Carlos Arroyo can help: On the surface, four points and two assists in 16 minutes doesn’t scream difference-maker, but Arroyo showed nice quickness in getting past his man and solid vision. He was easily the best reserve on a thin bench. It’s been a long time since the Celtics had a reliable backup point guard and the first indication is that they have finally found one.
Paul Pierce, dunking machine: It seems strange in a game that featured Blake Griffin (and a bevy of monster dunks from DeAndre Jordan) that Pierce would have the top highlight-reel jam of the night. But that’s what happened when he took off from just inside the free throw line and threw down a two-handed stuff on half the Clippers’ team who watched him with little intent of trying to stop it. Pierce’s ability to finish inside is a telltale sign that he is healthier this season than last, and that’s a very good thing for the Celtics.
|Fast Break: Celtics go Buck-hunting||03.06.11 at 11:39 pm ET|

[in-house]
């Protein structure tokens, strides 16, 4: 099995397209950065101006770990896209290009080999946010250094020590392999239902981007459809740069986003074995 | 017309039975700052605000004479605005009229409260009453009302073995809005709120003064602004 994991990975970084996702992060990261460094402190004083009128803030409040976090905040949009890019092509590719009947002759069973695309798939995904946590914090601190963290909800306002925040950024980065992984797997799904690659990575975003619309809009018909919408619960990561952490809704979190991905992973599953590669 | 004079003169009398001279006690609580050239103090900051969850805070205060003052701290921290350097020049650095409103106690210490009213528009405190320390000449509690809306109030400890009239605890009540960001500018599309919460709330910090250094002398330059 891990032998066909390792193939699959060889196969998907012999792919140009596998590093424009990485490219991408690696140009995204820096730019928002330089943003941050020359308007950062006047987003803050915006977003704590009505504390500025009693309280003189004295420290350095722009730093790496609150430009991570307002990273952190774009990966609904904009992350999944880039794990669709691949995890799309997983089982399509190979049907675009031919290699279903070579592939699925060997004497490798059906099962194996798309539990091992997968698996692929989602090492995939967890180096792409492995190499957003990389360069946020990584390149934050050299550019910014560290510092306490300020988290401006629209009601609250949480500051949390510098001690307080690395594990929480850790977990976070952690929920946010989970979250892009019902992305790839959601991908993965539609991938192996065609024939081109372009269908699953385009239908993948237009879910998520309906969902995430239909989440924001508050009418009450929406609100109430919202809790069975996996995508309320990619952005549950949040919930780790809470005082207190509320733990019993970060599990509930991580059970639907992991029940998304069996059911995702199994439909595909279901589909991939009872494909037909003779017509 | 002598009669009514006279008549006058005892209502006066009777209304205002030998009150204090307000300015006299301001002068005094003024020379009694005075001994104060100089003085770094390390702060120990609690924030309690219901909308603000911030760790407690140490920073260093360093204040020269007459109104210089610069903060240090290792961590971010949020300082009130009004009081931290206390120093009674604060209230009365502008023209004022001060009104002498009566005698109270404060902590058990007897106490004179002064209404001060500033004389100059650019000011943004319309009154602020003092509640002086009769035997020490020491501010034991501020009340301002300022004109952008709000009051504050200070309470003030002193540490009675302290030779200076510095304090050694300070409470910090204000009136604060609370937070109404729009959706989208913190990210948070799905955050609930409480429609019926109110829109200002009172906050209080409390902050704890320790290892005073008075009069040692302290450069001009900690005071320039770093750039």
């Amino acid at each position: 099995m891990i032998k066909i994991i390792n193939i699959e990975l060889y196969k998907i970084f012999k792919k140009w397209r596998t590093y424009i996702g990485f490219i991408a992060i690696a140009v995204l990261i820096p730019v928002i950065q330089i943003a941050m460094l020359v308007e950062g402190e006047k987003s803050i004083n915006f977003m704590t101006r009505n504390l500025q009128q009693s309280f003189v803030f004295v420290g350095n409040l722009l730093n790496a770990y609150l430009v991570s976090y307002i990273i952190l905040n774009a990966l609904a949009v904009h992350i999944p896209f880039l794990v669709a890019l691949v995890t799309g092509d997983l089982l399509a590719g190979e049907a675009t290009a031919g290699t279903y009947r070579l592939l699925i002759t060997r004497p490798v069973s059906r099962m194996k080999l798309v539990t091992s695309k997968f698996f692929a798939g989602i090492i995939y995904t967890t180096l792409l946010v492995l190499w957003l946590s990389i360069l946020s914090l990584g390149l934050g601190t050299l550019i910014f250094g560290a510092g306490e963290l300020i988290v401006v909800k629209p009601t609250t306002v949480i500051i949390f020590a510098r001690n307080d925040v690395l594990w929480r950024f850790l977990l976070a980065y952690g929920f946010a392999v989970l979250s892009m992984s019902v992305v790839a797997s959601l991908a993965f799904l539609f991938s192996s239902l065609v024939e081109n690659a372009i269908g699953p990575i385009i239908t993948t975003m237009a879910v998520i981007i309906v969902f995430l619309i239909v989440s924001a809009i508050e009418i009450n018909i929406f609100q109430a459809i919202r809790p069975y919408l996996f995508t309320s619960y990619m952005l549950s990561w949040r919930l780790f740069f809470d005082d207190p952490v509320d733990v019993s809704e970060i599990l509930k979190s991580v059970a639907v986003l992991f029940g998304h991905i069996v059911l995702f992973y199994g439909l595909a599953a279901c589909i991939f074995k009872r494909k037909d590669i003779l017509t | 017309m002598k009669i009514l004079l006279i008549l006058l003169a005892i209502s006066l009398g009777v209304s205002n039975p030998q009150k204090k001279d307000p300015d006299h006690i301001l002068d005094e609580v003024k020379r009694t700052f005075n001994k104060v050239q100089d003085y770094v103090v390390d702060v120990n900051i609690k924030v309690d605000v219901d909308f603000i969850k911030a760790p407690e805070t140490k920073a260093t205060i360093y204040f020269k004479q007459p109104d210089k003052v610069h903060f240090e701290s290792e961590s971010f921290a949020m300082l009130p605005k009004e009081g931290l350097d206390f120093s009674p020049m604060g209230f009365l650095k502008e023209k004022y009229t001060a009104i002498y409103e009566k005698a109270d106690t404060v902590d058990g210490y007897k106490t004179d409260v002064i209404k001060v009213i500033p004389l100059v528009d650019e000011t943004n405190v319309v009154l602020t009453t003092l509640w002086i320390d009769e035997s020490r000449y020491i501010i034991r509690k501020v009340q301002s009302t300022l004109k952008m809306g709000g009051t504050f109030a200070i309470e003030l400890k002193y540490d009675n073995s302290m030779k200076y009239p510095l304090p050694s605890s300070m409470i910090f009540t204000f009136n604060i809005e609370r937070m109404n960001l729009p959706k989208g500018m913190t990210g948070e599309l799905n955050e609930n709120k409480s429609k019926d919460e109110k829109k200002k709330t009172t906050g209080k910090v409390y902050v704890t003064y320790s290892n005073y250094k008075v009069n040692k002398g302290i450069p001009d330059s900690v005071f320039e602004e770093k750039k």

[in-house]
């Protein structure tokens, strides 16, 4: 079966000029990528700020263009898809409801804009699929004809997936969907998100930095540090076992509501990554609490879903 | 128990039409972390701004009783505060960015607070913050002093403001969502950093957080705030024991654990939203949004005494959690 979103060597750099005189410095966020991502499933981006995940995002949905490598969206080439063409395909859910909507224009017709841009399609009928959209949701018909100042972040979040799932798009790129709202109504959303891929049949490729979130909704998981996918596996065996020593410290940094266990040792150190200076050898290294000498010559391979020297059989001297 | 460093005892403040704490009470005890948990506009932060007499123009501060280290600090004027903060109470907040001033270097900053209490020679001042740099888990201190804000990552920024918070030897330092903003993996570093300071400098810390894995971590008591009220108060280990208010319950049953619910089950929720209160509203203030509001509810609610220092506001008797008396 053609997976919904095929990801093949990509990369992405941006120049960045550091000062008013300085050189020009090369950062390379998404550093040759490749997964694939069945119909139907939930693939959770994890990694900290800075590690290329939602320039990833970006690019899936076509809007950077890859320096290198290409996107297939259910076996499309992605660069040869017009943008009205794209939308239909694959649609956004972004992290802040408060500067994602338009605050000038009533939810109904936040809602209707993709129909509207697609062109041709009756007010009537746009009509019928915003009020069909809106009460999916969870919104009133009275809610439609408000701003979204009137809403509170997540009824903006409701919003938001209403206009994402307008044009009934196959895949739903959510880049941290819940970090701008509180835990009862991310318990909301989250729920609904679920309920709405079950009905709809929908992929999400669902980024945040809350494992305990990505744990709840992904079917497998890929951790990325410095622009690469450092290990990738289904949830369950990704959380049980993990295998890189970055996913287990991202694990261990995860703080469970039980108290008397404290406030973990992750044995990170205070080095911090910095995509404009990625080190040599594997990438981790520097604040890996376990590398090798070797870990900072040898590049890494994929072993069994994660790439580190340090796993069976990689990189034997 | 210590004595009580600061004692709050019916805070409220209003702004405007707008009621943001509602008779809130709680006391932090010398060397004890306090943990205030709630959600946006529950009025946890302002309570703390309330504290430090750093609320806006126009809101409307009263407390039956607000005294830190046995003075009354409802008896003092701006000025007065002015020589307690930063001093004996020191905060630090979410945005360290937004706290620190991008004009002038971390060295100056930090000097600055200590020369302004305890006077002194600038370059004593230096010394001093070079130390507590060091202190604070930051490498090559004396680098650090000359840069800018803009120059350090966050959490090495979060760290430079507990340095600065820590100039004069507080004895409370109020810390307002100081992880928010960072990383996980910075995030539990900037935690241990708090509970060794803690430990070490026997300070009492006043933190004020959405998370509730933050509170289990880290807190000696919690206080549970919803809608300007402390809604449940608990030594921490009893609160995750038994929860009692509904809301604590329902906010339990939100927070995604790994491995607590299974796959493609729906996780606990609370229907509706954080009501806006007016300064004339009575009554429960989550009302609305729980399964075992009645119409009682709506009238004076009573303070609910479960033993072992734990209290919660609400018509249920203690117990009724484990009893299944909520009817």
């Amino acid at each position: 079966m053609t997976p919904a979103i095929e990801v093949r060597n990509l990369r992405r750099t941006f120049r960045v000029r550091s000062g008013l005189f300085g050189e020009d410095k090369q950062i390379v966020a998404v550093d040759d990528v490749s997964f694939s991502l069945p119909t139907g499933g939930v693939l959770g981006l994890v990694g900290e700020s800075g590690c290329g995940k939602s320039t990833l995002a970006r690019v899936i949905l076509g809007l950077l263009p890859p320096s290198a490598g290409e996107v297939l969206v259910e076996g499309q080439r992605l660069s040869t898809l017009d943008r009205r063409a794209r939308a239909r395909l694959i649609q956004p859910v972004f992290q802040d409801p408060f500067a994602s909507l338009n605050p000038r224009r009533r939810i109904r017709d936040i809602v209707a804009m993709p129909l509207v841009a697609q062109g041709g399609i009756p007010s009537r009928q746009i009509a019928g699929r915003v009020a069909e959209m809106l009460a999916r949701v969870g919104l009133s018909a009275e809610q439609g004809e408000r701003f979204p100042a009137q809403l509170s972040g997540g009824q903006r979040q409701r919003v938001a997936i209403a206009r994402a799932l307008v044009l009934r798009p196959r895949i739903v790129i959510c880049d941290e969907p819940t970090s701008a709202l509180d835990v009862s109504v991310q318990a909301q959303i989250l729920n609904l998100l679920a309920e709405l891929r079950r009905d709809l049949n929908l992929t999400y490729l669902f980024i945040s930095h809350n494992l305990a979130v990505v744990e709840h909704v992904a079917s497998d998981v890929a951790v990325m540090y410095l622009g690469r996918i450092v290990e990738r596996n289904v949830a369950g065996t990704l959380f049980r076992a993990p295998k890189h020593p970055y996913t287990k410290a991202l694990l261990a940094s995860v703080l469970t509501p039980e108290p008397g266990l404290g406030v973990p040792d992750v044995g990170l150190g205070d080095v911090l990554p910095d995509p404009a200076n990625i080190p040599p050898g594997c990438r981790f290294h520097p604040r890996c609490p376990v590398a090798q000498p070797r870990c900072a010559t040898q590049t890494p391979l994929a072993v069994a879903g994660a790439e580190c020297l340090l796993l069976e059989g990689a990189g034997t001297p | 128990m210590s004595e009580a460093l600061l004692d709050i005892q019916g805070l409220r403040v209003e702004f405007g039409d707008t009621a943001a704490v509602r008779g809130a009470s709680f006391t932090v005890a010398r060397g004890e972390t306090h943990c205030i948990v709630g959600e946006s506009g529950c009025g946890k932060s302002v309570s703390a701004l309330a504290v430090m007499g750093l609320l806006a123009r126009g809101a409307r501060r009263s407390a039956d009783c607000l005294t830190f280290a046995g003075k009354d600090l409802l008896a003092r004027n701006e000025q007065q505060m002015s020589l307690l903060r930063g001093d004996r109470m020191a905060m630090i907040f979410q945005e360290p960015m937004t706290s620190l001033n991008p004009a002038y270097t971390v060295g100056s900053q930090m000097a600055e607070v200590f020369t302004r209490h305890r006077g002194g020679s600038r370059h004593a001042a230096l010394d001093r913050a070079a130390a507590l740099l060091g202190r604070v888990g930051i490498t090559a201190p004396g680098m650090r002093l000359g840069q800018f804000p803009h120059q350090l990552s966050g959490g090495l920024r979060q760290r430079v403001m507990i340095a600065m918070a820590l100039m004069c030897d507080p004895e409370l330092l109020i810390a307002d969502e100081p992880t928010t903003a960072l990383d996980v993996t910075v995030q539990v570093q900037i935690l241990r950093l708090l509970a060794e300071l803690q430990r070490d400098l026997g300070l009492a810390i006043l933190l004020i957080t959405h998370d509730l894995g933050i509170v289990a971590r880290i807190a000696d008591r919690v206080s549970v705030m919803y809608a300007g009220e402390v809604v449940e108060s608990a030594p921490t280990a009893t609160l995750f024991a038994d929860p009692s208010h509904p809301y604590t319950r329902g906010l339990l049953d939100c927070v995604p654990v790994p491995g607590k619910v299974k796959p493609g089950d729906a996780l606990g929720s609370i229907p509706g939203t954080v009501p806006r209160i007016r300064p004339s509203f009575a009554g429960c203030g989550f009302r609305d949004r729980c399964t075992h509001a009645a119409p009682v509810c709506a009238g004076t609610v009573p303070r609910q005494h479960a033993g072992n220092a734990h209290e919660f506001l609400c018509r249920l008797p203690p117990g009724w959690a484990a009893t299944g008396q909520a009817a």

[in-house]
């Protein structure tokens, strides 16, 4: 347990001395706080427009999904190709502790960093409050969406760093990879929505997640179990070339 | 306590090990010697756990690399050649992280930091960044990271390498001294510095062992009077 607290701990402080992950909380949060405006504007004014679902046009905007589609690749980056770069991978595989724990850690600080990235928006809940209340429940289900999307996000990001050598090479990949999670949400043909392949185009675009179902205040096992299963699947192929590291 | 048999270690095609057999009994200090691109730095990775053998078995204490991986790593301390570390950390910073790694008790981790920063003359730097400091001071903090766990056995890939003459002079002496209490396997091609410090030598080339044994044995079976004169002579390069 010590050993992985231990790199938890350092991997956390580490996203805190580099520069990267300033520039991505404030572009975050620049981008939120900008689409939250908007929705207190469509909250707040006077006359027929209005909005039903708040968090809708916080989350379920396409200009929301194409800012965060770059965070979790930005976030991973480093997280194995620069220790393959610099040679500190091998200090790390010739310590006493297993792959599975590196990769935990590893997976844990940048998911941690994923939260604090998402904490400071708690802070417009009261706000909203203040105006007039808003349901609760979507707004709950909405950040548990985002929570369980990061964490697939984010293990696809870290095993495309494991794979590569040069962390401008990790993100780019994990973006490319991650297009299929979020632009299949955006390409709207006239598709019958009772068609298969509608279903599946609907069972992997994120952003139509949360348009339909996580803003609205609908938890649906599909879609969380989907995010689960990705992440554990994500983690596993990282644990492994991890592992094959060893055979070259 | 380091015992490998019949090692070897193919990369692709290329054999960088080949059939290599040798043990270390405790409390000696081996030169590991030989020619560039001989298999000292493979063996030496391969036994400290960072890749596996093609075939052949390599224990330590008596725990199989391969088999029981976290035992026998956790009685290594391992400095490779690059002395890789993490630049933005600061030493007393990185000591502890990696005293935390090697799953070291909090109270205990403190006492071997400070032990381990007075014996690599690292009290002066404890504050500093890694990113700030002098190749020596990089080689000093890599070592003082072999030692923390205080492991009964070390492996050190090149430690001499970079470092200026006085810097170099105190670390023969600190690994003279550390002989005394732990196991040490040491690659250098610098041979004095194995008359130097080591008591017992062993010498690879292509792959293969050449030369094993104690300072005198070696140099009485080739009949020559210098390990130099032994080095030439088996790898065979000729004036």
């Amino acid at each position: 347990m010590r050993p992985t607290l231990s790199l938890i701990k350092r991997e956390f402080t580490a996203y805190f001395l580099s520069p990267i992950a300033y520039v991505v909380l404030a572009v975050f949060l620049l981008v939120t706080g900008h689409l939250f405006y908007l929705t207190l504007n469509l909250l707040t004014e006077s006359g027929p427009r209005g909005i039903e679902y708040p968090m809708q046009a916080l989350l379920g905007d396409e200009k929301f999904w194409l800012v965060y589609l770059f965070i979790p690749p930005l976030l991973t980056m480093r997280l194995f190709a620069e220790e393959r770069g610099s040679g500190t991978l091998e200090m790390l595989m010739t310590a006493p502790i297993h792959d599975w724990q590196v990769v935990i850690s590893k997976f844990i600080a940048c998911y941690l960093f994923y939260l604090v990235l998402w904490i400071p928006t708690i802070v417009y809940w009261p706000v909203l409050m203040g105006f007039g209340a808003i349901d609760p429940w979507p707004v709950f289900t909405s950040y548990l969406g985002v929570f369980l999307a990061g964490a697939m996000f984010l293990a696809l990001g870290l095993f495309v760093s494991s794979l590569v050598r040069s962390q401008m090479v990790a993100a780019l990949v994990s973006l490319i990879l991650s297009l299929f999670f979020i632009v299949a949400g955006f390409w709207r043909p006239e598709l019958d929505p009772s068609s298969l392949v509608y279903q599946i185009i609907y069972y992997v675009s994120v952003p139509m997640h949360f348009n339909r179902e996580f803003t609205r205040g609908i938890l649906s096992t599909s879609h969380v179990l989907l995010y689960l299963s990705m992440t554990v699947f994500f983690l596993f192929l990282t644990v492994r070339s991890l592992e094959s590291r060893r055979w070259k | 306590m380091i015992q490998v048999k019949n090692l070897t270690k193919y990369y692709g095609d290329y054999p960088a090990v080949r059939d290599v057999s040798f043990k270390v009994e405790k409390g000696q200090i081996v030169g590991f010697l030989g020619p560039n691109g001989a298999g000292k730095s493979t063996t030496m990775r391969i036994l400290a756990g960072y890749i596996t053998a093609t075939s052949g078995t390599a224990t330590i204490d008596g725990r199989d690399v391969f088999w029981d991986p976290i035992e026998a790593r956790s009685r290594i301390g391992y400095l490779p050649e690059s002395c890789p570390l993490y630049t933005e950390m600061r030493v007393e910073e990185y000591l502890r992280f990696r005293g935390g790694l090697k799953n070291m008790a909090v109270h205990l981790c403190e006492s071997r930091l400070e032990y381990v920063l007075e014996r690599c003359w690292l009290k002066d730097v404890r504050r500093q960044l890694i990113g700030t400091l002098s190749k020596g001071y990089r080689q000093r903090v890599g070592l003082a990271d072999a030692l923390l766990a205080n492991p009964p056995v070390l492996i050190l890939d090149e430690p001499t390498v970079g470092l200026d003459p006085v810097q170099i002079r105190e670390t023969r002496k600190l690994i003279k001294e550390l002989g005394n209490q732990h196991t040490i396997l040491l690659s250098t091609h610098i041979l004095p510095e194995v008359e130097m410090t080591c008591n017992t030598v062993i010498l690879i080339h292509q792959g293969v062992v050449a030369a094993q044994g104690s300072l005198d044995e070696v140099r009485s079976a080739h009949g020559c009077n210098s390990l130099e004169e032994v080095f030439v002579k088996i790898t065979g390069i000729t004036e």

The Celtics have reached the non-glamorous portion of their schedule, but the games with the Bucks cont just the same as their network showdowns with the Lakers, Heat and Magic. With 21 games left, the Celtics have two goals: Integrate their new players into something that resembles a workable rotation and try to get the top seed in the Eastern Conference.
Winning road games against teams like Milwaukee — who play good defense and make you grind it out — and with only nine players is what great NBA teams do. The Celtics escaped with an 89-83 victory thanks to clutch play from Paul Pierce and Kevin Garnett and took another step toward achieving their season-long goal.
WHAT WENT RIGHT